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’India Out’ movement surfaces in Bangladesh: Echoes of Maldives

18 Feb 2024 - {{hitsCtrl.values.hits}}      

What is India's out campaign in Maldives? - QuoraDespite the geographical distance between the Maldives and Bangladesh, a shared narrative emerges through the 'India Out' campaign. This campaign, initiated by the main opposition party in Bangladesh following Sheikh Hasina's election victory, draws inspiration from a similar movement led by former Maldivian President Yameen and his Progressive Party of Maldives (PPM). The underlying factor linking these campaigns is China's influence.

The timing of the Bangladesh campaign, coinciding with President Muizzu's visit to China, suggests Beijing's involvement in destabilizing Bangladesh. Muizzu's focus on repatriating Indian military personnel from the Maldives and his subsequent proposal to share strategies with Bangladesh's opposition underscores China's role in this agenda. Consequently, the boycott of Indian goods has evolved into a dangerous symbol of external interference aimed at destabilizing Bangladesh.

Muizzu's proposition to Chinese President Xi Jinping to share tactics with Bangladesh's opposition further highlights China's hand in this endeavor. The immediate acceptance of this offer underscores the depth of China's involvement. This collaboration amplifies the threat posed by mischievous elements seeking to undermine Bangladesh's stability.

In Dhaka, the campaign unfolded amidst India's historically strong rapport with Sheikh Hasina's government and its strained relationship with the opposition, prompting suspicions that India favored maintaining the status quo. Exiled Bangladeshi physician Pinaki Bhattacharya, residing in Paris since fleeing alleged government harassment in 2018, has emerged as a central figure in this social media movement. Bhattacharya's activism accuses India of meddling in Bangladesh's recent elections to perpetuate Sheikh Hasina's rule.

Dr. Bhattacharya's LinkedIn profile identifies him as an "Expert in Sales and Medico-Marketing of Oncology & Chronic care medicines," with specialized experience in aiding start-ups and ailing companies. His personal website reveals his involvement in Bangladesh's Leftist movement during his student years and showcases his extensive literary contributions, encompassing over 19 books on the nation's political, social, and economic history.

With a significant online presence, including a YouTube channel boasting 1.2 million followers, Bhattacharya mirrors his campaign strategy deployed in the Maldives, leveraging various social media platforms. His #BoycottIndia campaign, launched in mid-January, garnered over two million followers, urging Bangladeshis to participate in what he termed "a monumental endeavor." Bhattacharya's message, rooted in patriotism and a desire to liberate Bangladesh from perceived constraints, has struck a chord with thousands of supporters.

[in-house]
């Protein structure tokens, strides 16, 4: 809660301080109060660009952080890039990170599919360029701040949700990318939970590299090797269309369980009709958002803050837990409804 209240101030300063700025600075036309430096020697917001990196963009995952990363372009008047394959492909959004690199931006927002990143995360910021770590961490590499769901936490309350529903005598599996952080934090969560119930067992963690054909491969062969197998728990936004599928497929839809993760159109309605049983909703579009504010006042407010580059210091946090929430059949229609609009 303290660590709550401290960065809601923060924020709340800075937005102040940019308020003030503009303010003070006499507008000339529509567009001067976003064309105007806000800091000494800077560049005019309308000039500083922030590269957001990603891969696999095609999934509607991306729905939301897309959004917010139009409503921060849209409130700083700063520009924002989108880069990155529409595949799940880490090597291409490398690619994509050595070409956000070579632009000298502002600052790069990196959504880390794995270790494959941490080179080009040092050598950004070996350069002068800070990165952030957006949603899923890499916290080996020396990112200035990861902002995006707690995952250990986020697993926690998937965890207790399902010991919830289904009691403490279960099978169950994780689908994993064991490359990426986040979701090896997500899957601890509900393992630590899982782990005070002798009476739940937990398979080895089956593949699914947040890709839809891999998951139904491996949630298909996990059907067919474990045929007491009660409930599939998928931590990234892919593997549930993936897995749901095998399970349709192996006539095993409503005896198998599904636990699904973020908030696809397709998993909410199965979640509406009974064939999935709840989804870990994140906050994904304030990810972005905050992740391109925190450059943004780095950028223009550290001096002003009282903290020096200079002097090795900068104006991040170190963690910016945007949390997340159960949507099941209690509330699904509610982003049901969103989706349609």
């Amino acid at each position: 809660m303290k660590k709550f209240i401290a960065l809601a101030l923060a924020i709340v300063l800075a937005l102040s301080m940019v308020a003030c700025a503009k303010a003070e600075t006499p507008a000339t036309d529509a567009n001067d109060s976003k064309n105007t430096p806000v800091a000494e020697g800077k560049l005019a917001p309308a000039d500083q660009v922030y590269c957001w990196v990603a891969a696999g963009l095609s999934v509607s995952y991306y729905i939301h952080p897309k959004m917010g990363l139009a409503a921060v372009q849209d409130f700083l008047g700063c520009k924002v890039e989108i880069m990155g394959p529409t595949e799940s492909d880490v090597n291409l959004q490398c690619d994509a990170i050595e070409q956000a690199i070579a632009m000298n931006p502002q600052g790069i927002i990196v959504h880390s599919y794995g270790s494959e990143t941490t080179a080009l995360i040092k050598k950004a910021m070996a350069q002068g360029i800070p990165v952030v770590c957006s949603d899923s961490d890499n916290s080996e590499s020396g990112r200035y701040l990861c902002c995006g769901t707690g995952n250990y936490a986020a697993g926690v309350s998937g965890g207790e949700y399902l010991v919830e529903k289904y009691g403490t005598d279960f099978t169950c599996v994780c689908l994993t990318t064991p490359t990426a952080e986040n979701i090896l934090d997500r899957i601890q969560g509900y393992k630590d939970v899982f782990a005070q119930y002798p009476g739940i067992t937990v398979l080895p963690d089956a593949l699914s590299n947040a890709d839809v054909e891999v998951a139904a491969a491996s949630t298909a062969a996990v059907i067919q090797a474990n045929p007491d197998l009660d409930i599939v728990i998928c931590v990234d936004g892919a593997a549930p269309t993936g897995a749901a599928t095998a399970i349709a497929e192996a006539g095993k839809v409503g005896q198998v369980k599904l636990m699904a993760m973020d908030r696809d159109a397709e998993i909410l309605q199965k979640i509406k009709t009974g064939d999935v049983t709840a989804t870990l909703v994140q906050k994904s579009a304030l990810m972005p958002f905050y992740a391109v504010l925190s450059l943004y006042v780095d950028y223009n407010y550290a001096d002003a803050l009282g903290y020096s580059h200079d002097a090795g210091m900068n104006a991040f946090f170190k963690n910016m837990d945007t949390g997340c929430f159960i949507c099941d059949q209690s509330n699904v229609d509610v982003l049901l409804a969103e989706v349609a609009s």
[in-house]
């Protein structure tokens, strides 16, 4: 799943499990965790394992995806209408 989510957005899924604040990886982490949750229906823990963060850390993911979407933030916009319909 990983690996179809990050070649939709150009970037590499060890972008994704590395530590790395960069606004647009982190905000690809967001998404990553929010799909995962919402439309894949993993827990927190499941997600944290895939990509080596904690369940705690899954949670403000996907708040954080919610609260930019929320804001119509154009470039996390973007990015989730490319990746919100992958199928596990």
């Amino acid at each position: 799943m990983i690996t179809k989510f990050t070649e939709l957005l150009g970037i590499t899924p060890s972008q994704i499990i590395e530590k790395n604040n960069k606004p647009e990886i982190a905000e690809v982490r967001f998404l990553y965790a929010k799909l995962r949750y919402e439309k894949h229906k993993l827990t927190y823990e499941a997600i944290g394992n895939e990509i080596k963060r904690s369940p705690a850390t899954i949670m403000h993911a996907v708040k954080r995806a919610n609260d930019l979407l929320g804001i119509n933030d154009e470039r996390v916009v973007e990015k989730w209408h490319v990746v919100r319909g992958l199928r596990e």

Furthermore, Dr. Bhattacharya's activism extends to his involvement in the Leftist movement during his student years in Bangladesh. His dedication to understanding and documenting his country's political, social, and economic landscape is evident in his authorship of over 19 books on these subjects. Leveraging his significant online presence, which includes a YouTube channel boasting 1.2 million followers, Dr. Bhattacharya has initiated a campaign across various social media platforms. His #BoycottIndia movement, launched in mid-January, has gained substantial traction, with over two million online followers rallying behind his call to action.

The momentum of the boycott campaign accelerated when influential accounts affiliated with the Bangladesh Nationalist Party (BNP), its media cell, and its magazine 'The Road to Democracy' joined forces. On January 18, following claims by the BNP's media cell asserting a rise in anti-India sentiment in Bangladesh, a coordinated effort was launched. The party's media wing referenced a YouTube video alleging India's interference in Bangladeshi elections over the past 15 years, further fueling the campaign against Indian products.